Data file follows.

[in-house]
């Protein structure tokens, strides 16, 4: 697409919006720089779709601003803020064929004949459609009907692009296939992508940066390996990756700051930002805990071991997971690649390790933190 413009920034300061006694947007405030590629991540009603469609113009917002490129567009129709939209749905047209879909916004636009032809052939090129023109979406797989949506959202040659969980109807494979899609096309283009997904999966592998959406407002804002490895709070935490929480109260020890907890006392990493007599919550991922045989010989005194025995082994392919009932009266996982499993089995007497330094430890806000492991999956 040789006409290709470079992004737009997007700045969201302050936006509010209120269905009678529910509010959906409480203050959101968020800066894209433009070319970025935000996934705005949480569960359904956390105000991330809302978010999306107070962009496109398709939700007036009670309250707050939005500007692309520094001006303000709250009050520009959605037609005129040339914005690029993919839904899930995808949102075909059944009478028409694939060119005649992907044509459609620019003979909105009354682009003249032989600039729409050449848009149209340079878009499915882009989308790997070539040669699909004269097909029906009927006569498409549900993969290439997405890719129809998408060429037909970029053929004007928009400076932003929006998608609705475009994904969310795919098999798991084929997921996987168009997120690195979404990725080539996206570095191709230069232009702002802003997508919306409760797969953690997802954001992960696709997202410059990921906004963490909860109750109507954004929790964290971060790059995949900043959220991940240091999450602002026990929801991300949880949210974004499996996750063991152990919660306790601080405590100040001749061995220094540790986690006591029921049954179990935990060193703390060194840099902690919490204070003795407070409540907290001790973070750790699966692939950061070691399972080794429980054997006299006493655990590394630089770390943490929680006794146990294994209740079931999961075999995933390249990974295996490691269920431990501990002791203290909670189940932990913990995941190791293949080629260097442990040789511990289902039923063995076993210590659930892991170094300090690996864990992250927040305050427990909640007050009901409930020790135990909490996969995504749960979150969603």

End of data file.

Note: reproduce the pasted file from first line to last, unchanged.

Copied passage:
[in-house]
């Protein structure tokens, strides 16, 4: 697409919006720089779709601003803020064929004949459609009907692009296939992508940066390996990756700051930002805990071991997971690649390790933190 413009920034300061006694947007405030590629991540009603469609113009917002490129567009129709939209749905047209879909916004636009032809052939090129023109979406797989949506959202040659969980109807494979899609096309283009997904999966592998959406407002804002490895709070935490929480109260020890907890006392990493007599919550991922045989010989005194025995082994392919009932009266996982499993089995007497330094430890806000492991999956 040789006409290709470079992004737009997007700045969201302050936006509010209120269905009678529910509010959906409480203050959101968020800066894209433009070319970025935000996934705005949480569960359904956390105000991330809302978010999306107070962009496109398709939700007036009670309250707050939005500007692309520094001006303000709250009050520009959605037609005129040339914005690029993919839904899930995808949102075909059944009478028409694939060119005649992907044509459609620019003979909105009354682009003249032989600039729409050449848009149209340079878009499915882009989308790997070539040669699909004269097909029906009927006569498409549900993969290439997405890719129809998408060429037909970029053929004007928009400076932003929006998608609705475009994904969310795919098999798991084929997921996987168009997120690195979404990725080539996206570095191709230069232009702002802003997508919306409760797969953690997802954001992960696709997202410059990921906004963490909860109750109507954004929790964290971060790059995949900043959220991940240091999450602002026990929801991300949880949210974004499996996750063991152990919660306790601080405590100040001749061995220094540790986690006591029921049954179990935990060193703390060194840099902690919490204070003795407070409540907290001790973070750790699966692939950061070691399972080794429980054997006299006493655990590394630089770390943490929680006794146990294994209740079931999961075999995933390249990974295996490691269920431990501990002791203290909670189940932990913990995941190791293949080629260097442990040789511990289902039923063995076993210590659930892991170094300090690996864990992250927040305050427990909640007050009901409930020790135990909490996969995504749960979150969603």